1. Open your curtains or blinds during the day to allow sunlight to naturally heat your home through windows. Close the curtains at night to help reduce any chill you feel and help seal in the warmth.
2. Reverse your ceiling fan to force the warm air near the ceiling down into the living space. We all know that warm air rises, so reversing the fan will circulate that warmer air. Most ceiling fans have a switch on one side of the fan or on the wall. The fan’s blades should be spinning in a clockwise direction at low speed to circulate warmer air downward.
3. Make sure all air vents are clear of any furniture or rugs to improve air flow and comfort. A vent that is blocked with a bed over it or a couch in front of it cannot adequately allow air to flow into the room. A well-designed HVAC system is designed to work best with all the vents open and unobstructed all the time, so don’t close vents.
4. Check and replace your HVAC system’s filter regularly. The system will work harder if it must push air though a filter that is clogged up with pet hair, dust, pollen, and general household detritus. An obstructed filter makes your energy bill higher and leaves you feeling less comfortable than you expect for how hard your house is working to heat up.
5. Set your thermostat as low as comfortable when you are home. To save 10% on your heating costs, lower your thermostat 10–15 degrees while you are sleeping, or for about eight hours each day. Take advantage of the programming capabilities of your thermostat with this quick video from the US department of Energy. If you’re regularly out of the house the same hours each week, or going on vacation, allow the system to work at a bare minimum during those hours and warm back up only when you’re about to arrive home.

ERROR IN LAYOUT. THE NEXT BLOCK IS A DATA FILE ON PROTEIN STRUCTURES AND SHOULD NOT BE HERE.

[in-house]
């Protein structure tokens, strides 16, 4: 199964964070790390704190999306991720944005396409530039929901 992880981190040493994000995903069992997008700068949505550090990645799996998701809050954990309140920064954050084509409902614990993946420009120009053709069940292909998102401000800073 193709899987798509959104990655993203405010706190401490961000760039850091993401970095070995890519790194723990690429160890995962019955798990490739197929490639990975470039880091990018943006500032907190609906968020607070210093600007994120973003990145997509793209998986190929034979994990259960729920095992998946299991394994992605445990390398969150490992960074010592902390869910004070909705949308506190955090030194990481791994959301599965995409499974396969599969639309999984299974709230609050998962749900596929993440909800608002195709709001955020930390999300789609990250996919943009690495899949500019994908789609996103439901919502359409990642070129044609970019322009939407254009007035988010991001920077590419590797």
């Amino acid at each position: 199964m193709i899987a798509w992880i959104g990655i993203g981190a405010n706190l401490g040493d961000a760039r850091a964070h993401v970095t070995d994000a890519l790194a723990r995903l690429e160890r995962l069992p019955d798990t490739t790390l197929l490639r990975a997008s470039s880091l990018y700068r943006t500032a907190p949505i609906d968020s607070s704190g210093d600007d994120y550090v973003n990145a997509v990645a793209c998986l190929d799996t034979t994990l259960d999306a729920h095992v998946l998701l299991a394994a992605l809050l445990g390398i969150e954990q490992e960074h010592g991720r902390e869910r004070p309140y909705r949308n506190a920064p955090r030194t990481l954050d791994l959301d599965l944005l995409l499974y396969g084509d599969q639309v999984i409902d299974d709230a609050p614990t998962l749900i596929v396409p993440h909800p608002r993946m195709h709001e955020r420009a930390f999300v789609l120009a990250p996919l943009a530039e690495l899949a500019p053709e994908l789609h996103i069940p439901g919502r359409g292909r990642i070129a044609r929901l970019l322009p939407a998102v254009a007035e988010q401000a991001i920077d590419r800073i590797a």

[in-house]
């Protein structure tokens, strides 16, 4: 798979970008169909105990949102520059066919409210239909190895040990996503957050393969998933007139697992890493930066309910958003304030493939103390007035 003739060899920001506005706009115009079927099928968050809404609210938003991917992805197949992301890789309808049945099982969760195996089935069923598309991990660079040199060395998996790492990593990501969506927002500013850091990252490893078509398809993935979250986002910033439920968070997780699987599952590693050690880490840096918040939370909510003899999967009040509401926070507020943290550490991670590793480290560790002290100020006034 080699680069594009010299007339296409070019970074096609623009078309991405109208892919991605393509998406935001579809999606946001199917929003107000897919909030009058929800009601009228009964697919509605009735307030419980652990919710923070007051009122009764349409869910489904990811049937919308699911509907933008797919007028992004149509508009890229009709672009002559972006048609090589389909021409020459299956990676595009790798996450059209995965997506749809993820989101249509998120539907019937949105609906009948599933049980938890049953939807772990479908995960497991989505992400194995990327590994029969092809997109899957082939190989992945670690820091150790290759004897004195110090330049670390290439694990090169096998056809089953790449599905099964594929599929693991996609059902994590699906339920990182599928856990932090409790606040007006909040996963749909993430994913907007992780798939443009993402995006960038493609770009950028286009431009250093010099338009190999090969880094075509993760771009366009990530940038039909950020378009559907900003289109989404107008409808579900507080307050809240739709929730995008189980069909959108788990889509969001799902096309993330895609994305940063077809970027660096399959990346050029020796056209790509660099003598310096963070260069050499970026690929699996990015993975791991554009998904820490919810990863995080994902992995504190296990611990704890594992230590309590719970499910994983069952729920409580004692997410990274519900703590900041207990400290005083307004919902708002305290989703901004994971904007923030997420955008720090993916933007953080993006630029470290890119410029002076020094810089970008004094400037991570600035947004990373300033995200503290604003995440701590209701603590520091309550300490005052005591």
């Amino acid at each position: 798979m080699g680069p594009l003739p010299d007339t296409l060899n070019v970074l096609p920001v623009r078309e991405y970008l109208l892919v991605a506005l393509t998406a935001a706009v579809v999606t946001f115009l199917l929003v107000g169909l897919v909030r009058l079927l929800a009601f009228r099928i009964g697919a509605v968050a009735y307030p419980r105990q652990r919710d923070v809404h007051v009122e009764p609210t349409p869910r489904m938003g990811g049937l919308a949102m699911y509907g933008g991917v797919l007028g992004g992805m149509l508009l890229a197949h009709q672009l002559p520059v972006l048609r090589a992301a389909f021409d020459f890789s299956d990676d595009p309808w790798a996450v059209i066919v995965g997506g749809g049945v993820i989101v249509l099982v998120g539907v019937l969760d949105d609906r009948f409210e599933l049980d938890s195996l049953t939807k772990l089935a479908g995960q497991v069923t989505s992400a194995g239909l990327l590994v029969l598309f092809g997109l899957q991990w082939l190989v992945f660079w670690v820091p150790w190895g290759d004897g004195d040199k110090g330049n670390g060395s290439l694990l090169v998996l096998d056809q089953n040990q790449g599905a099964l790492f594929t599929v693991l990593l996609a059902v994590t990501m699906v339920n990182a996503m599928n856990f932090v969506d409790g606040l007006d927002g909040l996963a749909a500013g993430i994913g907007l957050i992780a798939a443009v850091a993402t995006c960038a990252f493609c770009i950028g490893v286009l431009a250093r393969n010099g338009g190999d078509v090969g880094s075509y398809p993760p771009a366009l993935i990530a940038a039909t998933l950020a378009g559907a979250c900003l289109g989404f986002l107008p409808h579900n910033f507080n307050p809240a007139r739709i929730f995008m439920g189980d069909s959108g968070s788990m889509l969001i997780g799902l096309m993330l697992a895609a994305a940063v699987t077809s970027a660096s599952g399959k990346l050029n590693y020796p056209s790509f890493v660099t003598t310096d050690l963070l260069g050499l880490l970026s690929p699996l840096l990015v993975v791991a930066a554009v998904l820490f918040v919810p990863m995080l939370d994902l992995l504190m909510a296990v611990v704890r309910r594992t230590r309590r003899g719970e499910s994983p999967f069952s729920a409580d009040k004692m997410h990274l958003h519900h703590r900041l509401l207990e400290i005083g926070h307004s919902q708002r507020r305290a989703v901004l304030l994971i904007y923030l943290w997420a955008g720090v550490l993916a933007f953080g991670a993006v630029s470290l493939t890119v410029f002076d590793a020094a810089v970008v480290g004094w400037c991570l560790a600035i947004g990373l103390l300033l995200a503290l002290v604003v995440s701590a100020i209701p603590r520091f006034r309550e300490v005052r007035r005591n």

6. Check your home for air leaks. Windows, doors, electrical outlets, vents, and attic access panels can let chilly drafts into your house. You can hire a professional who will thoroughly examine your house, or you can find and fix many leaks yourself.
7. Add caulk or weather stripping around windows and doors. Sealing with caulk is simple and inexpensive. It can be a little messy, but smoothing down a clean, even line of caulk is a very satisfying feat. Cover drafty windows with heavy-duty plastic, insulating drapes, or shades. Dense drapes and shades can make a big difference, which is why you see tapestries in chilly northern European castles.
8. Seal your duct system to make your HVAC 20–30% more efficient. A cold duct in a cold space pushing warm air into your house is not going to warm you up effectively. Check which ducts are in non-air-conditioned spaces—such as your attic or garage—and consider sealing and insulating them.
9. Consider replacing your screens with storm windows in the winter. These will add an extra layer of protection against the elements. Another quick, temporary insulation hack is to apply plastic film inside your window frames. If your windows are old and thin, all new windows will be a major improvement to your quality of life and your property value. Consider that as your next big investment.
10. Check your attic for sufficient insulation. It’s always helpful to peek in the attic to survey the amount and distribution of insulation. Your attic insulation should be appropriate for where you live, and Energy Star has a helpful guide with a map to assist you in finding the right amount.